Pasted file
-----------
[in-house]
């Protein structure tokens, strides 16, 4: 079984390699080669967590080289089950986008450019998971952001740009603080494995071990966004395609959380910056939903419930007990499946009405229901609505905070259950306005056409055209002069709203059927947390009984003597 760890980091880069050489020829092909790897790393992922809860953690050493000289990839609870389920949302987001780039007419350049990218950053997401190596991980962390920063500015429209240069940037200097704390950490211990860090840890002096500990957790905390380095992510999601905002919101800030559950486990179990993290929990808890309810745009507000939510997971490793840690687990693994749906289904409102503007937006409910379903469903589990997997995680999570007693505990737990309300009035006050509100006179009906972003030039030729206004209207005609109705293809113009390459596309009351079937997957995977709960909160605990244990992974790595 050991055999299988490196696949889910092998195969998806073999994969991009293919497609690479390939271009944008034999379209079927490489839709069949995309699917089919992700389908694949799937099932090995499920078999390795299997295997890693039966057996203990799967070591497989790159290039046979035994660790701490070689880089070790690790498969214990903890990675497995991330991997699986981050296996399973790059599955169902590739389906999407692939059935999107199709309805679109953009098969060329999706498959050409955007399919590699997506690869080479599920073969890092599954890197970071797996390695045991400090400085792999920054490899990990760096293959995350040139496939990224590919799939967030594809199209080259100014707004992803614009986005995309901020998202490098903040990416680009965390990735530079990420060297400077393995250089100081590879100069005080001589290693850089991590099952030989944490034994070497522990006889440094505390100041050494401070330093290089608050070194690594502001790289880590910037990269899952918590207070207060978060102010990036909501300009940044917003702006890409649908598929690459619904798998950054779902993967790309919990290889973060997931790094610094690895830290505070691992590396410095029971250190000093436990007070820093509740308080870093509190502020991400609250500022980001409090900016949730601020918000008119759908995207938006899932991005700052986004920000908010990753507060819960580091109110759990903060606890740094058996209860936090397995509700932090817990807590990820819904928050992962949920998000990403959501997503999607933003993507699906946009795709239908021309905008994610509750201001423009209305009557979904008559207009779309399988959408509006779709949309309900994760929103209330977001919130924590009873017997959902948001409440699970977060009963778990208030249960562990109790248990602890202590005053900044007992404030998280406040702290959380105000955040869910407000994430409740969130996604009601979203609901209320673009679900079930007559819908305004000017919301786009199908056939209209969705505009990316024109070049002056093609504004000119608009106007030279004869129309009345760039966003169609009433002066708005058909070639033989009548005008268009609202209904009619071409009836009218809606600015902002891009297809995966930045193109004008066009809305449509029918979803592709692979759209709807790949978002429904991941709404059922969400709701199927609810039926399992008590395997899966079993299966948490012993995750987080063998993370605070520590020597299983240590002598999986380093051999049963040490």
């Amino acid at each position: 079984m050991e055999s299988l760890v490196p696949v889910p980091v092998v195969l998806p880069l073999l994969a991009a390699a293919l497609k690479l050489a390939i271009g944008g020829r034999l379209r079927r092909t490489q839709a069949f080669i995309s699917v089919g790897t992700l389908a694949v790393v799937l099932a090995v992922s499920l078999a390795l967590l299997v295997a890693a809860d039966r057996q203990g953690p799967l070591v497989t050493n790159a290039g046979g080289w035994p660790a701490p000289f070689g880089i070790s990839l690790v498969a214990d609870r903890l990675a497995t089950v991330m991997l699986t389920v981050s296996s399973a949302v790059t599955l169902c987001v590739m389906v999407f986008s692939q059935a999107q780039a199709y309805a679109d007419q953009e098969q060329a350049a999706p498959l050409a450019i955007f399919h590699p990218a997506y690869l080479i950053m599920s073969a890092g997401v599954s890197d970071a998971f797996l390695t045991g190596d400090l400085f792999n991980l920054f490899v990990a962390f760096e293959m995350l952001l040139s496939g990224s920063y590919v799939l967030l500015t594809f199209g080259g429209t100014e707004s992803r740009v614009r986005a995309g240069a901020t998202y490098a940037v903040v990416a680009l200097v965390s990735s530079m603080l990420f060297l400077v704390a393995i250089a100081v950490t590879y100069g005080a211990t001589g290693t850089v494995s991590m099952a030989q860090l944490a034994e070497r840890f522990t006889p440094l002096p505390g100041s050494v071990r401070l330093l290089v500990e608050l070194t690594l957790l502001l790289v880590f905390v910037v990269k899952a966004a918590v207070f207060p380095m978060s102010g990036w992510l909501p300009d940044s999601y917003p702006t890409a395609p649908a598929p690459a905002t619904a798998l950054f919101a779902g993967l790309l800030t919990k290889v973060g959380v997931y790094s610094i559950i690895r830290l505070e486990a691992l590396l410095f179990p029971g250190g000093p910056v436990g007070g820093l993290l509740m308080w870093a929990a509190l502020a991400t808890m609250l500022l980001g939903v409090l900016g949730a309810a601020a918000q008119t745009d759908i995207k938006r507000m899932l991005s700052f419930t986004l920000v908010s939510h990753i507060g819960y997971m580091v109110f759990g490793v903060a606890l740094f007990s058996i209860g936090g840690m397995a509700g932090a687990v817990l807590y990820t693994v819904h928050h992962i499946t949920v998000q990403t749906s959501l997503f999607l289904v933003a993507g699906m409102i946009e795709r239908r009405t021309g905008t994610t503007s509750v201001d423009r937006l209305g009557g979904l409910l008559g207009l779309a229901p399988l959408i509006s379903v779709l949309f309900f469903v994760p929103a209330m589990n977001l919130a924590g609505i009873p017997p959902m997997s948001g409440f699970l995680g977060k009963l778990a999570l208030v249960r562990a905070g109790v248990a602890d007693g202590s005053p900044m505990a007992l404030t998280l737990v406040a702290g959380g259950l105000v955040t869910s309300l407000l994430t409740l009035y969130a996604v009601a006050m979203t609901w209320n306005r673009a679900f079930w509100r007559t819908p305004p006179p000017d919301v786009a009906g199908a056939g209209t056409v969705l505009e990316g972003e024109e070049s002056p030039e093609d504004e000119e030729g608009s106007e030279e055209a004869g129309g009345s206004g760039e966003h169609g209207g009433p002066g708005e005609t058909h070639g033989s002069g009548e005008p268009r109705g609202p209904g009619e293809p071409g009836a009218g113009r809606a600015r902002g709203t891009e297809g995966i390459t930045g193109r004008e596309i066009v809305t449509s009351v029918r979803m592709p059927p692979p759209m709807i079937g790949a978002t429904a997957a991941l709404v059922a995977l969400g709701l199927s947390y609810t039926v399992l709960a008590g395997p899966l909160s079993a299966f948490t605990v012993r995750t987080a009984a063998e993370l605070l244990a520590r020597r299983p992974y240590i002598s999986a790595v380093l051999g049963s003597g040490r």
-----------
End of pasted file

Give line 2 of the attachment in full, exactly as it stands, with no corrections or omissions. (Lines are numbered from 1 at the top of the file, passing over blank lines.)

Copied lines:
């Protein structure tokens, strides 16, 4: 079984390699080669967590080289089950986008450019998971952001740009603080494995071990966004395609959380910056939903419930007990499946009405229901609505905070259950306005056409055209002069709203059927947390009984003597 760890980091880069050489020829092909790897790393992922809860953690050493000289990839609870389920949302987001780039007419350049990218950053997401190596991980962390920063500015429209240069940037200097704390950490211990860090840890002096500990957790905390380095992510999601905002919101800030559950486990179990993290929990808890309810745009507000939510997971490793840690687990693994749906289904409102503007937006409910379903469903589990997997995680999570007693505990737990309300009035006050509100006179009906972003030039030729206004209207005609109705293809113009390459596309009351079937997957995977709960909160605990244990992974790595 050991055999299988490196696949889910092998195969998806073999994969991009293919497609690479390939271009944008034999379209079927490489839709069949995309699917089919992700389908694949799937099932090995499920078999390795299997295997890693039966057996203990799967070591497989790159290039046979035994660790701490070689880089070790690790498969214990903890990675497995991330991997699986981050296996399973790059599955169902590739389906999407692939059935999107199709309805679109953009098969060329999706498959050409955007399919590699997506690869080479599920073969890092599954890197970071797996390695045991400090400085792999920054490899990990760096293959995350040139496939990224590919799939967030594809199209080259100014707004992803614009986005995309901020998202490098903040990416680009965390990735530079990420060297400077393995250089100081590879100069005080001589290693850089991590099952030989944490034994070497522990006889440094505390100041050494401070330093290089608050070194690594502001790289880590910037990269899952918590207070207060978060102010990036909501300009940044917003702006890409649908598929690459619904798998950054779902993967790309919990290889973060997931790094610094690895830290505070691992590396410095029971250190000093436990007070820093509740308080870093509190502020991400609250500022980001409090900016949730601020918000008119759908995207938006899932991005700052986004920000908010990753507060819960580091109110759990903060606890740094058996209860936090397995509700932090817990807590990820819904928050992962949920998000990403959501997503999607933003993507699906946009795709239908021309905008994610509750201001423009209305009557979904008559207009779309399988959408509006779709949309309900994760929103209330977001919130924590009873017997959902948001409440699970977060009963778990208030249960562990109790248990602890202590005053900044007992404030998280406040702290959380105000955040869910407000994430409740969130996604009601979203609901209320673009679900079930007559819908305004000017919301786009199908056939209209969705505009990316024109070049002056093609504004000119608009106007030279004869129309009345760039966003169609009433002066708005058909070639033989009548005008268009609202209904009619071409009836009218809606600015902002891009297809995966930045193109004008066009809305449509029918979803592709692979759209709807790949978002429904991941709404059922969400709701199927609810039926399992008590395997899966079993299966948490012993995750987080063998993370605070520590020597299983240590002598999986380093051999049963040490």